It's commencement season and this year's crop of new college graduates are left to face the sobering reality of a poor job market, lower salaries and an average debt of $24,000.
In a culture that has historically placed a premium on a college education, many are left to question whether getting a degree is really worth the cost.
James Altucher, an Ivy League graduate who went on to a successful career in finance, is a vocal opponent of college.
"I think it's largely a scam," he said. "There's this myth that if you don't go to college you're not going to get a job, and it's not true."
Jobs aside, a four-year degree comes with plenty of debt -- and salaries aren't matching up. The average salary for recent graduates in 2009 and 2010 was $27,000, down 10 percent from the previous year.
Salaries may be falling, but the cost of getting a degree is rising. In fact, it's outpacing inflation and healthcare. The average cost of a four-year degree is $140,000 -- and climbing.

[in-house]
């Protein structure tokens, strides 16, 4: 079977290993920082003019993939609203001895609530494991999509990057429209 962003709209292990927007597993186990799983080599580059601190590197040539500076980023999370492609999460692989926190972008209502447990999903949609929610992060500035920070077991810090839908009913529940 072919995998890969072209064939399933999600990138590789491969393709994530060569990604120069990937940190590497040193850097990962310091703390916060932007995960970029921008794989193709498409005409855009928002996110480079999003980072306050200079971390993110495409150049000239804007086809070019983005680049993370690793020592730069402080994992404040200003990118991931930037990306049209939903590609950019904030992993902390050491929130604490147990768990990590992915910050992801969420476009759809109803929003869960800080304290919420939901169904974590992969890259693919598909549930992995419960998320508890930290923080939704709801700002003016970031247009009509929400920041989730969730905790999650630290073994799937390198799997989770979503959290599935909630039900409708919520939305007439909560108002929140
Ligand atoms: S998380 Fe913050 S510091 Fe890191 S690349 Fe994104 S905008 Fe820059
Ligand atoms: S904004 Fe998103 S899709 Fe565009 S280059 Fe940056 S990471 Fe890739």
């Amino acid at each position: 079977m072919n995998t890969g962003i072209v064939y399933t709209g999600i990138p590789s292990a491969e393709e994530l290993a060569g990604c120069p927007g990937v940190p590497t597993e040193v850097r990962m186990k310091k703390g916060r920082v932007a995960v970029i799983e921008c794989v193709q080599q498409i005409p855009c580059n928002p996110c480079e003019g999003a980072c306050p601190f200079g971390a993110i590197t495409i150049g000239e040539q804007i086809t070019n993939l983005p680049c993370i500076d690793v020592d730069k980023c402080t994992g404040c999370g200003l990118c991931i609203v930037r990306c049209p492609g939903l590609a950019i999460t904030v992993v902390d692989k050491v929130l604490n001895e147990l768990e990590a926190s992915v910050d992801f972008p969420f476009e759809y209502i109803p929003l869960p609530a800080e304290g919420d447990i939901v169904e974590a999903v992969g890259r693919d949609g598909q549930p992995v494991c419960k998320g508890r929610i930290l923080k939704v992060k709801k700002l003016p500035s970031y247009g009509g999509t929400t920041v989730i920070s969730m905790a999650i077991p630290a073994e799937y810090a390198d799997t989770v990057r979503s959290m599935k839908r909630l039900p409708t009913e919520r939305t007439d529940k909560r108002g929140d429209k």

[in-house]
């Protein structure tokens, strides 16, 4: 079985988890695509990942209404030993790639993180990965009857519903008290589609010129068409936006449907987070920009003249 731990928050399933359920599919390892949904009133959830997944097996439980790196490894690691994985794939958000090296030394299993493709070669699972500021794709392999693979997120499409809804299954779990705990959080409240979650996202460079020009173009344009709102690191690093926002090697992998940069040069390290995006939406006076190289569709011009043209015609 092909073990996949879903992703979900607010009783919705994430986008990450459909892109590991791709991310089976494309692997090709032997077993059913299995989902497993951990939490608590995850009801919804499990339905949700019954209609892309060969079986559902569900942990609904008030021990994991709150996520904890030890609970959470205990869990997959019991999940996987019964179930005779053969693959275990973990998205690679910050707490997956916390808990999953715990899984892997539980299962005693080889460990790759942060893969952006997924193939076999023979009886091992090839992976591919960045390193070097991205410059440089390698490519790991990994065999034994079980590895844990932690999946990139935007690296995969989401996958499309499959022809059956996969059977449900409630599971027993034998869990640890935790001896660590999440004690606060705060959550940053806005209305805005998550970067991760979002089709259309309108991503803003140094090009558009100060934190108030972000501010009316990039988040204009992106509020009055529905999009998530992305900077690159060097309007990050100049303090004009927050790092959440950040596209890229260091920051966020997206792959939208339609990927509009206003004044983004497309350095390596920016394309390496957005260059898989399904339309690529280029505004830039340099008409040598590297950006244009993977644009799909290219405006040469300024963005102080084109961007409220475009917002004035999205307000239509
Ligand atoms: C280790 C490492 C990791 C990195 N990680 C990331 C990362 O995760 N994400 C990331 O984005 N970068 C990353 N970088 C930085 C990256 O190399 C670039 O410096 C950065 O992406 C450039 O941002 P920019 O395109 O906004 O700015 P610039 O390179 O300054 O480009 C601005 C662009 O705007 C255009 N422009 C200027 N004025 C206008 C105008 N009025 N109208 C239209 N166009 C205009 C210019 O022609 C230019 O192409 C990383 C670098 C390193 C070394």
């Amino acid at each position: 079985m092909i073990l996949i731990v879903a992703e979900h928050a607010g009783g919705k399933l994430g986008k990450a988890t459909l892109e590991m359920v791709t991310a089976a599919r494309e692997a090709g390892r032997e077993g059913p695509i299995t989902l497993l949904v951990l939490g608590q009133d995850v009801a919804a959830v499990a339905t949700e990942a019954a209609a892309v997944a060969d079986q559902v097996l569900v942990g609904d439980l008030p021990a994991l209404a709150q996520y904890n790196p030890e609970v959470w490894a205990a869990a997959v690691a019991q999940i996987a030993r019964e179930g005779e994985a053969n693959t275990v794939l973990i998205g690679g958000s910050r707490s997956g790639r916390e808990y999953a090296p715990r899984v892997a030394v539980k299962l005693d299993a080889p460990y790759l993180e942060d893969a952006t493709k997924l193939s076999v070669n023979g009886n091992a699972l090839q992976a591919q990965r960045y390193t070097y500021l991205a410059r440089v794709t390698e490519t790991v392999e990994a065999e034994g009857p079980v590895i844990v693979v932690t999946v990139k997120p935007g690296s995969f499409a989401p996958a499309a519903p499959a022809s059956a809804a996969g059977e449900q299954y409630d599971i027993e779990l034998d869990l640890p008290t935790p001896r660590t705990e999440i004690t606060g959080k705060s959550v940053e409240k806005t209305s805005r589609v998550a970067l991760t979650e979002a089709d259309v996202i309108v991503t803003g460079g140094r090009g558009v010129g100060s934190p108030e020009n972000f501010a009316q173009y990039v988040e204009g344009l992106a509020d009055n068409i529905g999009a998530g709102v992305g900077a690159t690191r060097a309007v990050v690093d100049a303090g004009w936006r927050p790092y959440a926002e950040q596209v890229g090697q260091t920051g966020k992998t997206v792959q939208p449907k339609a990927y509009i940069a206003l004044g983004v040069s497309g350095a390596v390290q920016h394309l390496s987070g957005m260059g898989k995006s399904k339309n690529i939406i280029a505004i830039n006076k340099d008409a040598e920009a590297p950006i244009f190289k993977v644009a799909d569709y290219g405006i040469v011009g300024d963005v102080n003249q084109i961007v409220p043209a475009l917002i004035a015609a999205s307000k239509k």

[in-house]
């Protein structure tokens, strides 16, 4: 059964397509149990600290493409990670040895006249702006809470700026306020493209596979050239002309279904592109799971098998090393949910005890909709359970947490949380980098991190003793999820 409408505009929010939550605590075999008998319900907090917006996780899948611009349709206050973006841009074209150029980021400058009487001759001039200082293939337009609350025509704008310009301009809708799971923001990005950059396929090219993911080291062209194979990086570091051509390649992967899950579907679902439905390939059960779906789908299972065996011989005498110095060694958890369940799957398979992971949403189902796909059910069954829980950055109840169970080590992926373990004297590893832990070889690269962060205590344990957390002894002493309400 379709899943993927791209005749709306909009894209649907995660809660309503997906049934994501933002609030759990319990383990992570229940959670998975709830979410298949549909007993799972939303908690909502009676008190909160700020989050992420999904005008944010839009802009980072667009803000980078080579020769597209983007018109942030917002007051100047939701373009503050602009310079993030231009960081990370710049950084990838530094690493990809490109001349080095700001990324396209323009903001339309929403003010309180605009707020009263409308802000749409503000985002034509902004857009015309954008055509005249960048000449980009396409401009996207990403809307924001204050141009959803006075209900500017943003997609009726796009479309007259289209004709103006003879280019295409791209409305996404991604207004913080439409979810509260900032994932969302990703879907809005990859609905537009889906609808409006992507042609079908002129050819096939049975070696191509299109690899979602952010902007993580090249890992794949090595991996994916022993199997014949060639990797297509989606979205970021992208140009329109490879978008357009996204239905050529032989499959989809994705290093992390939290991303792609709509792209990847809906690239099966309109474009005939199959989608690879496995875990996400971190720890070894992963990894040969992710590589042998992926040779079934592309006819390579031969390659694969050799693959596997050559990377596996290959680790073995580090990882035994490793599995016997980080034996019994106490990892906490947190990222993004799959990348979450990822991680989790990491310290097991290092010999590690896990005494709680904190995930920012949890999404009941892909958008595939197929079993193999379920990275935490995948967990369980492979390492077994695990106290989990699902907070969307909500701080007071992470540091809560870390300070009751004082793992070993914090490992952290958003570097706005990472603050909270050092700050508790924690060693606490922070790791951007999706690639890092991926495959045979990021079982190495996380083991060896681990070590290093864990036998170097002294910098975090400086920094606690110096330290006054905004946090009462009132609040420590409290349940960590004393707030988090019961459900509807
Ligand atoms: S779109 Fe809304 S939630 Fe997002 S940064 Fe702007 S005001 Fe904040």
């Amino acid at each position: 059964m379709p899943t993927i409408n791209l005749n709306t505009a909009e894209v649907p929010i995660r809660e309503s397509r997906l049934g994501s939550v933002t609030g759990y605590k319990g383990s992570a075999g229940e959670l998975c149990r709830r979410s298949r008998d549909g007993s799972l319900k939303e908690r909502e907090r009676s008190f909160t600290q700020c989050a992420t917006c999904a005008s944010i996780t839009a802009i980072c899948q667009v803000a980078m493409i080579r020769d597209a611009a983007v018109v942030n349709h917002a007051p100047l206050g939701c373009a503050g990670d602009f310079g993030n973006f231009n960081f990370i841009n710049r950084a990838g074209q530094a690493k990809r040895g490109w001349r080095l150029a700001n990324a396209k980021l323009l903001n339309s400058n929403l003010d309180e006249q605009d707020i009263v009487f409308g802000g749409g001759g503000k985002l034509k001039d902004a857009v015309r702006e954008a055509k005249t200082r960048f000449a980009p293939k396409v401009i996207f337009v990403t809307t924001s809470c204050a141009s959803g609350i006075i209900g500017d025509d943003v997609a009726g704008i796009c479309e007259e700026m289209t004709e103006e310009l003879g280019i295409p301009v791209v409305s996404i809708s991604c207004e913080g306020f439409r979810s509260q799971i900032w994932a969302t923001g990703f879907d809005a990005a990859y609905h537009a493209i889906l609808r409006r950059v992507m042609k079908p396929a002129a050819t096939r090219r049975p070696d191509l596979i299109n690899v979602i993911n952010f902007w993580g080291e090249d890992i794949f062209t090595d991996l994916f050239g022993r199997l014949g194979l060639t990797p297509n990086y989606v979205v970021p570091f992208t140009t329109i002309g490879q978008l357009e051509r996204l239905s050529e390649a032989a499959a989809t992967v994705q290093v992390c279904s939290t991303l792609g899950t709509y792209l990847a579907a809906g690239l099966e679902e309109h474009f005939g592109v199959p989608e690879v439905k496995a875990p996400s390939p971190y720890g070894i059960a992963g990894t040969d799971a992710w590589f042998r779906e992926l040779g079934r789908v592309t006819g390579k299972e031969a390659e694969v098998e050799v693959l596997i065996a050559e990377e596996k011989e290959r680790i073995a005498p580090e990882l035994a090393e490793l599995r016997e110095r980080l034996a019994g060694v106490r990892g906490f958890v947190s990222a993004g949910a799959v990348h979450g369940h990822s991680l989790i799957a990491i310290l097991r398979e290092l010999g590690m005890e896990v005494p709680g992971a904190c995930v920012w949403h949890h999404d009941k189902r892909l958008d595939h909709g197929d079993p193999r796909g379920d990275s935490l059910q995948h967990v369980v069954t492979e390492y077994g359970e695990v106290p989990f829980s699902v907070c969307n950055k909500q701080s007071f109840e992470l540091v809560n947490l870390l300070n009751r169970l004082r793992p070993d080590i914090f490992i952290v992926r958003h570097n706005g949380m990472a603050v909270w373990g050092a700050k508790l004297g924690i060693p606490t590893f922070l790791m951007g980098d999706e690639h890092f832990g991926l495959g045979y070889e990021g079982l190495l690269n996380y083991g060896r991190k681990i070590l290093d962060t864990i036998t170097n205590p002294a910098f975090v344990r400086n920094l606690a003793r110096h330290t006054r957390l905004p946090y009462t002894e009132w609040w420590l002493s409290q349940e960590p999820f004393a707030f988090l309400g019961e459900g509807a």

That's debt Altucher says he doesn't want his daughters saddled with in their adult lives
In fact, he feels so strongly about the college "myth" that he said he won't pay for his children to go to college, and he is discouraging them from attending.
"When they hit 18, they'll have to pick an alternative," he said of his daughters. "No college."
Altucher is not alone. Peter Thiel, the founder of Pay Pal, is willing to put his money where his mouth is.
Thiel is the sponsor of an anti-scholarship. This week Thiel will award 20 recipients $100,000 each to start a business, but the money comes with a caveat -- they must forgo college.